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Microstructural evolution and strain-hardening in TWIP Ti alloys

Research output: Contribution to Journal/MagazineJournal articlepeer-review

<mark>Journal publication date</mark>15/01/2020
<mark>Journal</mark>Acta Materialia
Number of pages10
Pages (from-to)155-164
Publication StatusPublished
Early online date8/11/19
<mark>Original language</mark>English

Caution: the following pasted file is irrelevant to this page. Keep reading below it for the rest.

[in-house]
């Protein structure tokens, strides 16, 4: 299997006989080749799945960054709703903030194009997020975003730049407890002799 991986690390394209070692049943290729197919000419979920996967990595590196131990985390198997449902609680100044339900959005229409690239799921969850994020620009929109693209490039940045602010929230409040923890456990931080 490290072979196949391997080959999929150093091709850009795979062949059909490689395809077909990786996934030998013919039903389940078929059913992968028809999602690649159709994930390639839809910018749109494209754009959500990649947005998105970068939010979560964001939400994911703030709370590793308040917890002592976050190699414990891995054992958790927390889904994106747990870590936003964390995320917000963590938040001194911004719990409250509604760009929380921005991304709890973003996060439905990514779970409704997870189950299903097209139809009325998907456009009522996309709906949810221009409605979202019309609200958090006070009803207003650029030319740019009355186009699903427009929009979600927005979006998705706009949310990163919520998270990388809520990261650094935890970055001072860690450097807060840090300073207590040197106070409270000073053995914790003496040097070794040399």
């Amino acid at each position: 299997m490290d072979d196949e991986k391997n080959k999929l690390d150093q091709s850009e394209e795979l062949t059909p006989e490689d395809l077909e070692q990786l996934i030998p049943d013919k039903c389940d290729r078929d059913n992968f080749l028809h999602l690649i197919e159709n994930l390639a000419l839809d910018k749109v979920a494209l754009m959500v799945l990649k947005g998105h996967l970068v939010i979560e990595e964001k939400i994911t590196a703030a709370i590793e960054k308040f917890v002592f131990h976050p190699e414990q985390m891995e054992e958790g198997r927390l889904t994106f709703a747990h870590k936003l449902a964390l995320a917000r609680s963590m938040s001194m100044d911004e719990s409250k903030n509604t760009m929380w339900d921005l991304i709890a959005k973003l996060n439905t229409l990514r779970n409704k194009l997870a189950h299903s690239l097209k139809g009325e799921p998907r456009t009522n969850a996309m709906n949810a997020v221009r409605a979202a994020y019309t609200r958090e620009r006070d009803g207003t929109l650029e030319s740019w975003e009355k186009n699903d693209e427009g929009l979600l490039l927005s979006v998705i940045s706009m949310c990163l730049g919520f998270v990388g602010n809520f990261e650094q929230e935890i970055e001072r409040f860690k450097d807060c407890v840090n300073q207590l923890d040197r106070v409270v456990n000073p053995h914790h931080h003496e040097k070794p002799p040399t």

A multiscale dislocation-based model was built to describe, for the first time, the microstructural evolution and strain-hardening of {332}⟨113⟩ TWIP (twinning-induced plasticity) Ti alloys. This model not only incorporates the reduced dislocation mean free path by emerging twin obstacles, but also quantifies the internal stress fields present at β-matrix/twin interfaces. The model was validated with the novel Ti-11Mo-5Sn-5Nb alloy (wt.%), as well as an extensive series of alloys undergoing {332}⟨113⟩ twinning at various deformation conditions. The quantitative model revealed that solid solution hardening is the main contributor to the yield stress, where multicomponent alloys or alloys containing eutectoid β-stabilisers exhibited higher yield strength. The evolution of twinning volume fraction, intertwin spacing, dislocation density and flow stress were successfully described. Particular attention was devoted to investigate the effect of strain rate on the twinning kinetics and dislocation annihilation. The modelling results clarified the role of each strengthening mechanism and established the influence of phase stability on twinning enhanced strain-hardening. Strain-hardening stems from the formation of twin obstacles in early stages, whereas the internal stress fields provide a long-lasting strengthening effect throughout the plastic deformation. A tool for alloy design by controlling TWIP is presented.